It is the product's biggest expansion since its March launch in the U.S. and the U.K. and heats up the rivalry with Microsoft's ChatGPT. This is a representational image. Unsplash

Alphabet, the parent company of Google, is extending the availability of its artificial intelligence chatbot, Bard, to Europe and Brazil.

This expansion marks the largest rollout of Bard since its initial launch in the United States and the United Kingdom in March.

The introduction of Bard intensifies the competition with Microsoft's ChatGPT, as both are examples of generative AI models capable of providing human-like responses to inquiries.

The introduction of Bard in the European Union faced delays due to privacy concerns raised by the main data regulator within the bloc.

However, it seems that these concerns have now been addressed, allowing for the launch of Bard in Europe.

The Irish Data Protection Commission expressed concerns regarding Alphabet's limited information on the privacy protection measures of its generative AI tool, Bard, which led to reservations about its launch in the European Union.

In response to these concerns, Alphabet stated that it had engaged with the regulators to address issues related to transparency, choice, and user control over their data.

During a media briefing, Amar Subramanya, the engineering vice president of Bard, mentioned that users would have the option to opt out of data collection. However, Subramanya refrained from commenting on any plans to develop a standalone Bard app.

"Bard is an experiment," he said.

"We want to be bold and responsible."

Google has introduced new features to Bard that are available worldwide. These enhancements include the capability for the chatbot to vocalize its responses and interact with prompts that incorporate images.

These additions aim to provide users with a more dynamic and immersive experience while engaging with Bard.

"Starting today, you can collaborate with Bard in over 40 languages, including Arabic, Chinese, German, Hindi and Spanish," Google senior product director Jack Krawczyk said in a blog post, BBC reported.

"Sometimes hearing something out loud can help you approach your idea in a different way. This is especially helpful if you want to hear the correct pronunciation of a word or listen to a poem or script."

According to Amar Subramanya, the engineering vice president of Bard, users now have the ability to customize the tone and style of Bard's responses. They can choose from options such as simple, long, short, professional, or casual, allowing for a more tailored conversational experience.

Additionally, users can utilize features like pinning or renaming conversations, exporting code to various platforms, and incorporating images into prompts. These features enhance the flexibility and usability of Bard, offering users greater control and versatility in their interactions with the chatbot.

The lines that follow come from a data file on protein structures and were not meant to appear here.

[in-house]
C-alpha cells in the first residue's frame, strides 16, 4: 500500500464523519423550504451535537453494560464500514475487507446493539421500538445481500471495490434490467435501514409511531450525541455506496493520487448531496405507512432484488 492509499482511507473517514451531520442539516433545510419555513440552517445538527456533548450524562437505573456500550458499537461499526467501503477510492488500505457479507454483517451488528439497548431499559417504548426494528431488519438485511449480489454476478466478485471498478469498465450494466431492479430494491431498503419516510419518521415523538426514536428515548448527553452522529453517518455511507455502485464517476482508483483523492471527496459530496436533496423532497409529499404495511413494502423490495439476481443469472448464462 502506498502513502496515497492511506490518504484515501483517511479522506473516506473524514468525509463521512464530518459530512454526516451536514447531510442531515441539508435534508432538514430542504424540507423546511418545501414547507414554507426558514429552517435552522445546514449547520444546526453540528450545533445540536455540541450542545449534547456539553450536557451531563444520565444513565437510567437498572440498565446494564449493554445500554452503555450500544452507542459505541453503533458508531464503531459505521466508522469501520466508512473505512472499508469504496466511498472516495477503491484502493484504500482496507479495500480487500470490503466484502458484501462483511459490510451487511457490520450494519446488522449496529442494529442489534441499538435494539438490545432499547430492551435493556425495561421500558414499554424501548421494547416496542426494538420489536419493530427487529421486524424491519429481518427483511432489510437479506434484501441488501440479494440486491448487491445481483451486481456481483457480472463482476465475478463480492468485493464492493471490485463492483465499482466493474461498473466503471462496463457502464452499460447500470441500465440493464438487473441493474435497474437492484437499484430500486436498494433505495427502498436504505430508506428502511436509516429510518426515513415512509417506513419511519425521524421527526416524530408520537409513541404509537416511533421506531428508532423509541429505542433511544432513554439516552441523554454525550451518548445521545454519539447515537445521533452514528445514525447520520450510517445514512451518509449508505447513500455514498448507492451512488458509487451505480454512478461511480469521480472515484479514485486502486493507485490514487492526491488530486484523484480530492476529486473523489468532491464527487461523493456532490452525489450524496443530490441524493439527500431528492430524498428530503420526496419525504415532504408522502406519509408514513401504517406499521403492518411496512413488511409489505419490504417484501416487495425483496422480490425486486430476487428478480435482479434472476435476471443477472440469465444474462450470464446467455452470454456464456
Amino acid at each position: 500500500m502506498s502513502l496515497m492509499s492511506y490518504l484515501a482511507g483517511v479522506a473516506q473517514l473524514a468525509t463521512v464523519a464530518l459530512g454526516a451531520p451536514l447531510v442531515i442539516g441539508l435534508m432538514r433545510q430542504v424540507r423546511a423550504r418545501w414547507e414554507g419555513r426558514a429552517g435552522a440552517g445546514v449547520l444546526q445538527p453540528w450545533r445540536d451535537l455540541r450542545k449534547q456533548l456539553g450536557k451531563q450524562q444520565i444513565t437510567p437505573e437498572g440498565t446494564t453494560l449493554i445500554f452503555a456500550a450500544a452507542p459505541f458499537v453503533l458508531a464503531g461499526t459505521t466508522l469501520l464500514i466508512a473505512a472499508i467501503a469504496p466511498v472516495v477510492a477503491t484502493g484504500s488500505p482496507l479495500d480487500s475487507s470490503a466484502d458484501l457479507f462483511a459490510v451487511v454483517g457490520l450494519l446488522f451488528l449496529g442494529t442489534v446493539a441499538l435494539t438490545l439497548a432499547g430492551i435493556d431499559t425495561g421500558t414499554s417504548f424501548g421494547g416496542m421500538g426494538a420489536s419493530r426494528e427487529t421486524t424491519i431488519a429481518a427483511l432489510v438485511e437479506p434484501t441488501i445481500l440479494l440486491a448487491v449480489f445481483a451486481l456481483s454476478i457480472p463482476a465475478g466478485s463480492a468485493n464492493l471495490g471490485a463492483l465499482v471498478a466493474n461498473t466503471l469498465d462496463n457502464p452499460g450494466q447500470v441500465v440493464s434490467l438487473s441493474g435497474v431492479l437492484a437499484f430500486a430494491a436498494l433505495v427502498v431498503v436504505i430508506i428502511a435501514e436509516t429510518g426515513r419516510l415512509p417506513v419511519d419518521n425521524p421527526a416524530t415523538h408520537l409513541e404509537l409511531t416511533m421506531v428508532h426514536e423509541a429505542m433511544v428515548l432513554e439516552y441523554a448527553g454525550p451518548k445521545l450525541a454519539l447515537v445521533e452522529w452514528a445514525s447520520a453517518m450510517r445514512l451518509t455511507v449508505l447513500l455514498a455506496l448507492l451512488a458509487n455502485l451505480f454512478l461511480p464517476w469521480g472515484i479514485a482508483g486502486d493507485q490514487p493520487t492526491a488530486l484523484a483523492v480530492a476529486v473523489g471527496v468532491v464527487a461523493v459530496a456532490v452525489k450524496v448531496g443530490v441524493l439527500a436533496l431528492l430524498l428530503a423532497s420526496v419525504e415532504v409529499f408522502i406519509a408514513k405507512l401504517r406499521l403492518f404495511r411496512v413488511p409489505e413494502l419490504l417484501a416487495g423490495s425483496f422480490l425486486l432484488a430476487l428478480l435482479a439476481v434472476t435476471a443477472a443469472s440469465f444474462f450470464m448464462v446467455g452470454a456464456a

The advancement of generative AI has generated significant attention and debate among global tech figures, leading some to advocate for a pause in its development.

The potential implications of AI technology are widely discussed, with varying viewpoints suggesting it could either bring about the downfall of humanity, address climate change, or potentially achieve both outcomes.

In recent months, companies have made substantial investments in AI, hoping to generate substantial revenue from advertising and cloud services.

Even newly established startups like Mistral AI have secured significant funding, such as an £86 million seed funding round, aimed at constructing and training large-scale language models.

This week, Elon Musk announced the establishment of xAI, an AI startup that includes a team comprising engineers who have previously worked at OpenAI and Google.

The emergence of such ventures underscores the continued interest and investment in the field of AI, with influential figures and industry players actively participating in its development.

Google is facing a new class action lawsuit in the United States regarding the alleged misuse of users' personal information for training Bard, its AI chatbot.

The complaint, filed in the San Francisco federal court, involves eight individuals who aim to represent millions of internet users and copyright holders.

They contend that Google's unauthorized data scraping from websites has violated their privacy rights and infringed upon their property rights.

The lawsuit alleges that Google's actions in collecting personal data without authorization are in violation of privacy regulations and result in a violation of property rights, specifically related to copyright.

"Google does not own the internet, it does not own our creative works, it does not own our expressions of our personhood, pictures of our families and children, or anything else simply because we share it online," the plaintiffs' attorney Ryan Clarkson said in a statement.

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